A 54-year-old female presented with the complaints of backache and progressive generalized weakness since 1.5 months. There was no other significant history. On examination marked pallor was present with vitals within normal range. Laboratory blood investigations performed on Vitros 5600 (Ortho Clinical Diagnostics) revealed the patient to have markedly increased serum total protein and calcium levels, reversal of the albumin–globulin ratio, and elevated renal parameters. Rest of the biochemical parameters were normal. Hematological investigations revealed the patient to be anemic with an increased erythrocyte sedimentation rate (ESR). Urine was negative for Bence Jones proteins. SPEP and Immunotyping (IT) were performed by Capillary electrophoresis on Minicap flex-piercing (Sebia, France). SPEP revealed a single sharp peak in the gamma region [Figure 1]a. To identify the M-protein secreted and for characterization of the type of heavy and light chains IT was performed. The presence of monoclonal Ig protein IgG-kappa corresponding to the single sharp peak in SPEP was seen [Figure 1]b. Considering a very high total protein concentration and M-protein concentration more than 2 gm/dl, as per manufacturer recommendations, IT was run under "hypergamma mode," which is the automatic dilution mode of the machine to get a more accurate quantitative estimation of M-protein concentration [Figure 2]a. No significant change was observed. Following the next step of the recommendation, the sample was diluted manually (1:3) and IT was run again. Interestingly, here the presence of two distinct MP was revealed – IgG-kappa and IgA-kappa, corresponding to the single sharp peak on SPEP [Figure 2]b. The M-protein was quantified to be 4.1 g/dl. Nephelometric measurements of serum Ig and free light chains performed on analyzer BN2 (Siemens) confirmed our findings. [Table 1] shows the reports of the blood investigations done for the patient. The bone marrow biopsy was suggestive of plasma cell myeloma with clonal plasma cells forming 20% of all nucleated cells including binucleate and immature forms. On Immunohistochemistry, plasma cells were positive for CD138 with kappa restriction. Flow cytometry done suggested plasma cell myeloma with kappa restriction, revealing 21.4% cells gated showing strong positivity for CD38, CD138, and CD 56. For radiological examination, x-rays performed showed evidence of lytic lesions in the skull, bilateral proximal femur, and shaft of the left femur [Figure 3]. A diagnosis of MM with double monoclonal gammopathy was made. Unfortunately, the patient was lost to follow-up and further treatment details could not be elucidated.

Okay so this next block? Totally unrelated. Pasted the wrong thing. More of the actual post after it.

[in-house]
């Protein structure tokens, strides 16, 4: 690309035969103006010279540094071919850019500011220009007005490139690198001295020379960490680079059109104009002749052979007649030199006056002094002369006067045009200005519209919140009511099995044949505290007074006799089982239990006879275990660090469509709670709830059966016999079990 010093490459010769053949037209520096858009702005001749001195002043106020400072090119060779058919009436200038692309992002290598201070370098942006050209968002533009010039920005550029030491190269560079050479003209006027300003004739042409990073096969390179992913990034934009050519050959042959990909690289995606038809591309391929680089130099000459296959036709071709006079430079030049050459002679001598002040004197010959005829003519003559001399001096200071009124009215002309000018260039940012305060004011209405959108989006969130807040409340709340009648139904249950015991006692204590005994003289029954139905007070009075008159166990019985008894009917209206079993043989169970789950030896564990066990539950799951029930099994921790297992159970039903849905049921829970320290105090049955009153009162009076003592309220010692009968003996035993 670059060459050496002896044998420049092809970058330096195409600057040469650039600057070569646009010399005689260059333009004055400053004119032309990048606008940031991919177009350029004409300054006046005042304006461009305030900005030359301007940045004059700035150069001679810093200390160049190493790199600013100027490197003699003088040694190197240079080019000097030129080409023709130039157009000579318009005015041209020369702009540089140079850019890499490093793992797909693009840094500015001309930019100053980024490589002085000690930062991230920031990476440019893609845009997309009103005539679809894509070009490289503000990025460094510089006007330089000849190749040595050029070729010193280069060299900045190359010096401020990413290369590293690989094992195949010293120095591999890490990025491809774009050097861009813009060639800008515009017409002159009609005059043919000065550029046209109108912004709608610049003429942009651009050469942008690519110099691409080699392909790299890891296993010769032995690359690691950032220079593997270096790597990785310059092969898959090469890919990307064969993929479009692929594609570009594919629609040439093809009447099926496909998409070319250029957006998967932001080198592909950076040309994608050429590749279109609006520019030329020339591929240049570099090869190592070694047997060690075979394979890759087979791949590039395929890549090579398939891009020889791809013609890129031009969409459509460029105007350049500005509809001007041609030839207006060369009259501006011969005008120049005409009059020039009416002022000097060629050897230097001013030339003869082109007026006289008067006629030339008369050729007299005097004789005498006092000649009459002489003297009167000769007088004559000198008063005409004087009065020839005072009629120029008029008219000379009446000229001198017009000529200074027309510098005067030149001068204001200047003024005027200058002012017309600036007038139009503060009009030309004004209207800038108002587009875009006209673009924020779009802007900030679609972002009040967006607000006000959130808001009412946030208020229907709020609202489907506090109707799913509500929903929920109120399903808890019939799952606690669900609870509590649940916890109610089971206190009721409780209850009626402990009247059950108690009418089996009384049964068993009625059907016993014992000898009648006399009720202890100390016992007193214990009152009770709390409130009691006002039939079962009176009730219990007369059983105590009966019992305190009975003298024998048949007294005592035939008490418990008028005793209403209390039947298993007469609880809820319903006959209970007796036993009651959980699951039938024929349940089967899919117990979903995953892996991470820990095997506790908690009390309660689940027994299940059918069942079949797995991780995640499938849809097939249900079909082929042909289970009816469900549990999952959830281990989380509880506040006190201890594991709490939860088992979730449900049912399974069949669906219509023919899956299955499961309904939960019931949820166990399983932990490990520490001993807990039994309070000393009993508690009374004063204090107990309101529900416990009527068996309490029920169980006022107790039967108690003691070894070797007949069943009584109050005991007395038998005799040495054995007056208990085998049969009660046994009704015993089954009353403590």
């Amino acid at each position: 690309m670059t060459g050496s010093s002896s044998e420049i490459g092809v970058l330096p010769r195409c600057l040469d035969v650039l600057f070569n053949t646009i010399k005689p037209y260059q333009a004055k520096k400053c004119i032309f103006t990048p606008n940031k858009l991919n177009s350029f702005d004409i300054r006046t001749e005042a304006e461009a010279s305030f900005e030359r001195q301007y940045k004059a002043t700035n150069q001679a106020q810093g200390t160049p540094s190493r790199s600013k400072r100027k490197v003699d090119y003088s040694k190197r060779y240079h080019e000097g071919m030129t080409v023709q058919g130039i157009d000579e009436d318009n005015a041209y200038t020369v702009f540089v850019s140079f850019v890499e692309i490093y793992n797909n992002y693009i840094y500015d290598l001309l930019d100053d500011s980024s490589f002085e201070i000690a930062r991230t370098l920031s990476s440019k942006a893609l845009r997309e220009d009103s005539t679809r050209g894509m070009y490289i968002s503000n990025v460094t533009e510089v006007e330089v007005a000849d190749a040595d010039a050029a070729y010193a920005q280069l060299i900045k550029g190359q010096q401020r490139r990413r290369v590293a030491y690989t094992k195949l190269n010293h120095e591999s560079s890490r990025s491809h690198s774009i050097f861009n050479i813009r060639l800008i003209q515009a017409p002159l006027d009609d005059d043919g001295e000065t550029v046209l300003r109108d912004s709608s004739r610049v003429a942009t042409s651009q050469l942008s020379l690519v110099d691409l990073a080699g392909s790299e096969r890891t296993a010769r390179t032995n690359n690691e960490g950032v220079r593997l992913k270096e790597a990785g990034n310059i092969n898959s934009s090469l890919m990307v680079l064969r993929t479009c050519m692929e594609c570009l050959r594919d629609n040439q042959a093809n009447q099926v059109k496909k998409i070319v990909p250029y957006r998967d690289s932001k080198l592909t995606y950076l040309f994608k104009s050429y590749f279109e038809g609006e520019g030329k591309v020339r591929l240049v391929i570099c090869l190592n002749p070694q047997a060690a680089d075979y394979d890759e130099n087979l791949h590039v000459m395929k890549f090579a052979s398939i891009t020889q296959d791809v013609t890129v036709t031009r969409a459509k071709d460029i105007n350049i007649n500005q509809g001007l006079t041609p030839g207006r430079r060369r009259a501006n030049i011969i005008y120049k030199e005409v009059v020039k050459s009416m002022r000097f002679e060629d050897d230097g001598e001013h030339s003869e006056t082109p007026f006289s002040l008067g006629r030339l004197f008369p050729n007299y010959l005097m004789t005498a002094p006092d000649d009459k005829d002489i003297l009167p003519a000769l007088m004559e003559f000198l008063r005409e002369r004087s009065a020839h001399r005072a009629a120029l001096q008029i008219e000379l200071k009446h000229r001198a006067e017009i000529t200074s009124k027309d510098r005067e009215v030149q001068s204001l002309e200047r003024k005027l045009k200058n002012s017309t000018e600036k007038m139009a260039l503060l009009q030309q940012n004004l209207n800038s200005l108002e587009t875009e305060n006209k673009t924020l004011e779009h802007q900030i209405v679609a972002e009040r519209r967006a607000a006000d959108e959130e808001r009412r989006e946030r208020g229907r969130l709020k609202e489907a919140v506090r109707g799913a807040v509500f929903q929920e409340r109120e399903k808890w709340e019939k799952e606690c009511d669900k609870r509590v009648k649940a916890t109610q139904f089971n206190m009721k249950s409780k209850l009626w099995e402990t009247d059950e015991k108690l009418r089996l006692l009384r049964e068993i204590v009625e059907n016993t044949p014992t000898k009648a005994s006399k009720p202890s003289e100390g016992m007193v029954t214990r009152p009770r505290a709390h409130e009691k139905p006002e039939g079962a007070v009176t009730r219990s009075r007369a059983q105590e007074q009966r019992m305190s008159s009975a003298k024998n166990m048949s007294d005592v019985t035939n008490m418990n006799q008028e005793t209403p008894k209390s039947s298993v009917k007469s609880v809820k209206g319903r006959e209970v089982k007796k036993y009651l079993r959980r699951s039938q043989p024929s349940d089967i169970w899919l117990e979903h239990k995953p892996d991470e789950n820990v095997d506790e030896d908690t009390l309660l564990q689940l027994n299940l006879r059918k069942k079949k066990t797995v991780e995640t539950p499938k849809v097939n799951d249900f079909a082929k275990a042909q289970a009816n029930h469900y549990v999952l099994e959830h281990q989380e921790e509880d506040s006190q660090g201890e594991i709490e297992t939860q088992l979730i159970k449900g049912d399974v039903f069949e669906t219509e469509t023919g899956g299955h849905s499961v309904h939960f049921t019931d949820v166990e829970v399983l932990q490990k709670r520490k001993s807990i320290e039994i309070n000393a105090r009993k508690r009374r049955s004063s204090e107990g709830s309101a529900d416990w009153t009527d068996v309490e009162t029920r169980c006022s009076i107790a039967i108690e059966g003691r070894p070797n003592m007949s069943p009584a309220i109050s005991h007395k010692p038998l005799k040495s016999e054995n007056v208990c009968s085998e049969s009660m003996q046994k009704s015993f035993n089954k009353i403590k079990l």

Figure 1: (a) Serum protein electrophoresis performed on capillary electrophoresis (Sebia Minicap flex-piercing) revealing a single sharp peak in the gamma region (M-protein concentration – 4.1 g/dl). (b) IT performed on capillary electrophoresis (Sebia Minicap flex-piercing) showing evidence of monoclonal IgG-k

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Figure 2: IT performed on capillary electrophoresis (Sebia Minicap flex-piercing) under "hypergamma mode" showing evidence of Monoclonal IgG-k. (a) IT performed on capillary electrophoresis (Sebia Minicap flex-piercing) with sample diluted 1:3 manually showing evidence of monoclonal IgG-k and IgA-k. (The electrophoretogram is represented in black, while the IT performed in presence of respective antiserum as mentioned, is represented in blue.)

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Figure 3: Radiological examination (a) x-ray bilateral thigh – AP view, (b) x-ray skull – lateral view, and (c) x-ray pelvis with bilateral hip

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Table 1: Blood investigations of the patient

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   Discussion Top